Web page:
Well, the bank is usually allowed to issue IDs that many people who don't have a driver's license and don't want to carry their passport use. Intentionally falsifying records like that is not something I'd do without explicit approval from my boss in writing, because a note is unlikely to prevent such false documents from being issued. And that would probably escalate all the way to legal, who might have to check whatever agreements they have with the government, who will then probably say no. It's just not worth my own skin to be customer friendly.

Comment Re:Yes, inherently unpredictable, needs percentage (Score 1) 217

*and* some panicky manager started having $deity damned _daily_ meetings about it.

This is my favorite bit when something very unexpected happens and managers make us twice as late by creating a ton of overhead about when/how/why/re-estimating/re-planning and plain old nagging to get it fixed. If what you care about is getting it actually done, let me work. If you need an alternative other than not delivering I can help you find that, but other than that you're not helping. You're slowing us down. This is particular frustrating when you're not 100% assigned to a project, yeah I'm supposed to spend 30% of my time on this... you spent 10% of your time, maybe that made sense to you. But you just spent 33% of your development time on BS, was that worth it? That way we have the same meeting in a few days on how nothing is happening.

Comment Re:Unrealistic for you, maybe (Score 1) 542

Insurance is for accidents, not routine maintenance. Its that way for your car, it should be that way for you too.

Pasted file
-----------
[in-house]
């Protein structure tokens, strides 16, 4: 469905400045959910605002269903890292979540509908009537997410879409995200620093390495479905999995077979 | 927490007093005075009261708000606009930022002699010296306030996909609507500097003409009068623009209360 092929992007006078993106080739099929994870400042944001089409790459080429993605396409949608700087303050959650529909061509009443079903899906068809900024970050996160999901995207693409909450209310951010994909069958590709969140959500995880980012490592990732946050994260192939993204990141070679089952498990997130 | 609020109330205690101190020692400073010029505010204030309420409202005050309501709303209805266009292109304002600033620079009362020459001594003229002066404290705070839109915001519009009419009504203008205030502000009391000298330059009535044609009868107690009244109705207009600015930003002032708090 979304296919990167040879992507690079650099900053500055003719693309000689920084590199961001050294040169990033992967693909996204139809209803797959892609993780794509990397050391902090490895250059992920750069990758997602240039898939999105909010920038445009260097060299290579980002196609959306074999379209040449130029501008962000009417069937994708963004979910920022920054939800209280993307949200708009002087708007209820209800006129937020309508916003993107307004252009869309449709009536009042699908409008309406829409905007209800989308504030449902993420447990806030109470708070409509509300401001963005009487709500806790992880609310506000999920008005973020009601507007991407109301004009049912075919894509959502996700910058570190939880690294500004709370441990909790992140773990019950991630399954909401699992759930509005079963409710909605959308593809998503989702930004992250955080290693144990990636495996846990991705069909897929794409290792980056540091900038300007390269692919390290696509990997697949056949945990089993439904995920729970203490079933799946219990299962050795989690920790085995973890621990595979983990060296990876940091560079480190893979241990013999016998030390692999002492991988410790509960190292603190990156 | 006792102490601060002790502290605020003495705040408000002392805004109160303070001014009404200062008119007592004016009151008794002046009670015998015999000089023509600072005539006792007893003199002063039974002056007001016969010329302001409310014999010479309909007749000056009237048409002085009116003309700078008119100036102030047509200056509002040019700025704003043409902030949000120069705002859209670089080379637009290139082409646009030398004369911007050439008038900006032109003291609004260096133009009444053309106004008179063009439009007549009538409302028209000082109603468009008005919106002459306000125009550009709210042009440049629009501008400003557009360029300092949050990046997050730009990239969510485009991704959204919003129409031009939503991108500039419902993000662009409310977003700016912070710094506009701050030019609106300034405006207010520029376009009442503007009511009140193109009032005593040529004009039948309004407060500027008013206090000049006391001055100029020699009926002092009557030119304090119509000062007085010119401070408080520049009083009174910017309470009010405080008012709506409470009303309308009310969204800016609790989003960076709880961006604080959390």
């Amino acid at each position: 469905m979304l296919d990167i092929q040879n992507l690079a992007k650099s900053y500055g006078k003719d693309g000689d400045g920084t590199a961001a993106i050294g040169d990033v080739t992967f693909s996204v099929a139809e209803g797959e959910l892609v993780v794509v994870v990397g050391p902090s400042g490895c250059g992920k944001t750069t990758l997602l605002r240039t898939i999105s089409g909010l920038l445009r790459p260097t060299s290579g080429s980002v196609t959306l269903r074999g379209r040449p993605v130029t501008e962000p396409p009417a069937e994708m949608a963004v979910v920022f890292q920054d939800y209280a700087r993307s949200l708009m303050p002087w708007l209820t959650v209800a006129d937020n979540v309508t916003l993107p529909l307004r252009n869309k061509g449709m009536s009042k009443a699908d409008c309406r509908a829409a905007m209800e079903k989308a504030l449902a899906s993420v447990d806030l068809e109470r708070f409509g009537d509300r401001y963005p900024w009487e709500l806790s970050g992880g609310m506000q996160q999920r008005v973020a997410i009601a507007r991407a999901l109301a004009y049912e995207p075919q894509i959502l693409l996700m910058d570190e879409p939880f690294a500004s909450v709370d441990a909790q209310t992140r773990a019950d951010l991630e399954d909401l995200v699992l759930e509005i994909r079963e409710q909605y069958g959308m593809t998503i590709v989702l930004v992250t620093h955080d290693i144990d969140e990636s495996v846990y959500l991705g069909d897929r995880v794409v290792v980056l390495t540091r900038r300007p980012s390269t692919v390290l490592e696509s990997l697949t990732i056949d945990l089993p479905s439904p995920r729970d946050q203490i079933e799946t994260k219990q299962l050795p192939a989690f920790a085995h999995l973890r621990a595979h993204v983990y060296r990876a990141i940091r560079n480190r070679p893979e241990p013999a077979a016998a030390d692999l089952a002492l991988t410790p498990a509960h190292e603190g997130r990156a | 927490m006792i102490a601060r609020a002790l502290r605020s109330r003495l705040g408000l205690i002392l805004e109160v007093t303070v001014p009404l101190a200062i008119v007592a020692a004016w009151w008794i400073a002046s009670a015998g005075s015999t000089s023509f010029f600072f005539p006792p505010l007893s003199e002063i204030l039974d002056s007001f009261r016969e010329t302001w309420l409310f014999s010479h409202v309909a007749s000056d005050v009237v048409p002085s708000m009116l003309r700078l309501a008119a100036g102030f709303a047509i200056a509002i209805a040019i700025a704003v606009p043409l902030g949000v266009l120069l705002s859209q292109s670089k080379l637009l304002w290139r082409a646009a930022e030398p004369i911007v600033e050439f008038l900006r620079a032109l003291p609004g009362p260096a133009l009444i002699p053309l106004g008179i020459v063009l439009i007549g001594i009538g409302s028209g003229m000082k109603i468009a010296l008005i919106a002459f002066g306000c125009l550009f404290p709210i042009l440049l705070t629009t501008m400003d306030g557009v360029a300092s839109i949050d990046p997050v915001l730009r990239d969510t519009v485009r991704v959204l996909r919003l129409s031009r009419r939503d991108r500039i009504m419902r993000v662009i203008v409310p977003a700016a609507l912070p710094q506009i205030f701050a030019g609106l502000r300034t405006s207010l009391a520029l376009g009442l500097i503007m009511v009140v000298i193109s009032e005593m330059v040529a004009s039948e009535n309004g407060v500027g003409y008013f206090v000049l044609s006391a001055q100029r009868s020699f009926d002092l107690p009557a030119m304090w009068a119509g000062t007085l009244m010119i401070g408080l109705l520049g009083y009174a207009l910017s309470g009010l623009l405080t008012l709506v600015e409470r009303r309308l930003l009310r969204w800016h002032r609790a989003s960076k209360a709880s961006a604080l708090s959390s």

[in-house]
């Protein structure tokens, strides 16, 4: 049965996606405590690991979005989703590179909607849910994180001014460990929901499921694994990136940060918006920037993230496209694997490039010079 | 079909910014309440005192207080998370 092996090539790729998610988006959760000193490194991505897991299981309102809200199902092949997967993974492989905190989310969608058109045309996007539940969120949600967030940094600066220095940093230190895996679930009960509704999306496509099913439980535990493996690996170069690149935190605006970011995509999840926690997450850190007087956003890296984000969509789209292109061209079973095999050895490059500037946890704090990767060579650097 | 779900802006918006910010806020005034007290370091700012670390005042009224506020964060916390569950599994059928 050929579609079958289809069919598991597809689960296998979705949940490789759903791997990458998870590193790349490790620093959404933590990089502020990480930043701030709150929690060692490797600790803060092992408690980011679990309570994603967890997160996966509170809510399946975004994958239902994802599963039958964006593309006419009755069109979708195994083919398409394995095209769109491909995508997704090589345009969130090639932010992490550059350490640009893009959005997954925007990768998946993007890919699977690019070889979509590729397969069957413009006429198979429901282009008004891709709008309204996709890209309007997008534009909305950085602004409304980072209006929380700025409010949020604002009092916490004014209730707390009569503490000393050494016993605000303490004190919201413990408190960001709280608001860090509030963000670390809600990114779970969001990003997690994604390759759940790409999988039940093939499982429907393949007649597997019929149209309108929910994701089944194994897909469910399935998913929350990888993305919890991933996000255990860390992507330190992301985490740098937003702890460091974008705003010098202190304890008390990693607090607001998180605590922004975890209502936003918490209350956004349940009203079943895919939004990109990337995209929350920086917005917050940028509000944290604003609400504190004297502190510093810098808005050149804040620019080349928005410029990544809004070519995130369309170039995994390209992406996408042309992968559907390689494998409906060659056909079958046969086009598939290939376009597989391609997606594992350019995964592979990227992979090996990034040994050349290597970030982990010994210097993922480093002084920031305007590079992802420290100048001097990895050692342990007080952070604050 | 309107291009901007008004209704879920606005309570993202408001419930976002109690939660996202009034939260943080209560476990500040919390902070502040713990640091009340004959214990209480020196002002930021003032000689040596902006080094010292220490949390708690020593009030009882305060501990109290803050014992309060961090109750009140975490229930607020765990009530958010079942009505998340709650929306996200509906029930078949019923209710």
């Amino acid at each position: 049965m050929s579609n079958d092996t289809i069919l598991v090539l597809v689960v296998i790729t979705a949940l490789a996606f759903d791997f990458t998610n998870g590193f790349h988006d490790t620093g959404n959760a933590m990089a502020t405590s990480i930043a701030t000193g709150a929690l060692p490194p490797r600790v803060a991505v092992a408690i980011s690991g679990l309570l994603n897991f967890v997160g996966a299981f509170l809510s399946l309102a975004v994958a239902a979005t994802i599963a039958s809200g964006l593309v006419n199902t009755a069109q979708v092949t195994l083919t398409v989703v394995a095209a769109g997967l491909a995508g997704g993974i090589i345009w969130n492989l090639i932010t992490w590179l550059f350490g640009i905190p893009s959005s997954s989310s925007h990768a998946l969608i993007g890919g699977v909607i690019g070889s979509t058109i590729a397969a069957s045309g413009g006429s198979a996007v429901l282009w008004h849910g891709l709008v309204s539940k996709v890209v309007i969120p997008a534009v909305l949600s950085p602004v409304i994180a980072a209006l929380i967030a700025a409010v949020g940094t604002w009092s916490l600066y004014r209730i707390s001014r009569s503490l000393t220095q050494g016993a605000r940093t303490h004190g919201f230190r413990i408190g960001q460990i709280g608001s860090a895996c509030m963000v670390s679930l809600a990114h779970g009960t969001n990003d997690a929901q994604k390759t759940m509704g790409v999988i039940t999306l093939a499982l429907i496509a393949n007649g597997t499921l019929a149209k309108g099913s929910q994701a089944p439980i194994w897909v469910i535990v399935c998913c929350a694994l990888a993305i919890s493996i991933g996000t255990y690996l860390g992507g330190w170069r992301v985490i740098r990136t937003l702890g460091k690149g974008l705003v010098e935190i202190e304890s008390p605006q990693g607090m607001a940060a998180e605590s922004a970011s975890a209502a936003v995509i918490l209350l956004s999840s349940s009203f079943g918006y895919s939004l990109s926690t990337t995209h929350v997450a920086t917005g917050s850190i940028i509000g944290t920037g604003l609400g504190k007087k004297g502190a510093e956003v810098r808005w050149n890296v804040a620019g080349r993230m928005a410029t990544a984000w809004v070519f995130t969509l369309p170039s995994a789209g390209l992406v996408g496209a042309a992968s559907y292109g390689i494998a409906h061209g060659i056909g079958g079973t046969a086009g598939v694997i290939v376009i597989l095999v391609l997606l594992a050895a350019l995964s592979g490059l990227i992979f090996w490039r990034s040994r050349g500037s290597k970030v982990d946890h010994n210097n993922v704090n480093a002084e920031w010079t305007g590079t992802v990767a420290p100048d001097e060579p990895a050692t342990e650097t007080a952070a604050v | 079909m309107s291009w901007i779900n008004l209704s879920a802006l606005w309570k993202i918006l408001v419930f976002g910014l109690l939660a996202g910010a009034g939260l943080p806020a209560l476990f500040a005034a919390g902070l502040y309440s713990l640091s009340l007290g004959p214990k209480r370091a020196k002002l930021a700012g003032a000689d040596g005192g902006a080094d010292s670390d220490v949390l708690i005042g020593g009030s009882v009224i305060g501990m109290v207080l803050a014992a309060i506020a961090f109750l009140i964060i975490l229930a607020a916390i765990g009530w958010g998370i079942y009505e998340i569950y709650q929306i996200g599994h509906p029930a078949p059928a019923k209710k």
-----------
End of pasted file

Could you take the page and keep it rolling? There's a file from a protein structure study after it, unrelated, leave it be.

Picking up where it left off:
Well that would be nice if we could simply swap parts and be back in factory condition. The reality of it is that many of us have or will get problems that sneak up on us like back problems, heart problems, eye problems, bad shoulder, bad hip, cancers and such that come gradually or relapse or are semi-chronic that you can't just trivially cure but do a lot of medication and preventative measures but ultimately you don't really control and the insurance company knows long in advance that you're a hot potato that probably will require expensive treatment in the future. Catastrophic insurance works great for a major trauma like a car crash. It works much less well when they more you'll depend on your insurance in the future, the more the insurance company will want to get rid of you.

Comment Re:This is, how the system should work (Score 1) 158

Standard Oil was accused of "predatory pricing" moving into an area, underpricing until the competition left, and then raising its prices using it's new-found monopoly power.

It was only a couple of decades ago that anyone looked at the data.

Turns out that they did indeed move in with lower prices, and that their competitors fled, but they kept the lower prices. (and why not? unlike their competitors, they were quite profitable at those prices).

hawk

Comment Re:Asset forfeiture? (Score 2) 82

Of course, this is the same country that allows asset forfeiture. I'm sure your wallet is guilty of some crime or other...

It doesn't have to be, here's how it goes:

It looks like you're carrying lots of money. Drug dealers carry lots of money. Hence I will confiscate this money as possible drug profits. If you can show a paper trail in court, you can have it back some day. If you can't, tough. If you need the money right now, tough. Oh and there's no presumption of innocence and no free legal aid since it's a civil matter, if you lose as you very well might you'll also lose a ton on lawyer and court costs.

One joint was sufficient to confiscate a sailboat. A cheating husband's wife lost their jointly owned car because he was illegally using it to have sex with prostitutes. People's homes have been confiscated because their kids or tenants have been selling drugs out of their room. Rental companies have lost their property because the people who rented it used it for smuggling, even though the company wasn't even a suspect. Basically you can get robbed without any fourth amendment protection, it's insane.

Comment Re:They are also often newer (Score 1) 166

Don't look at me for sympathy :)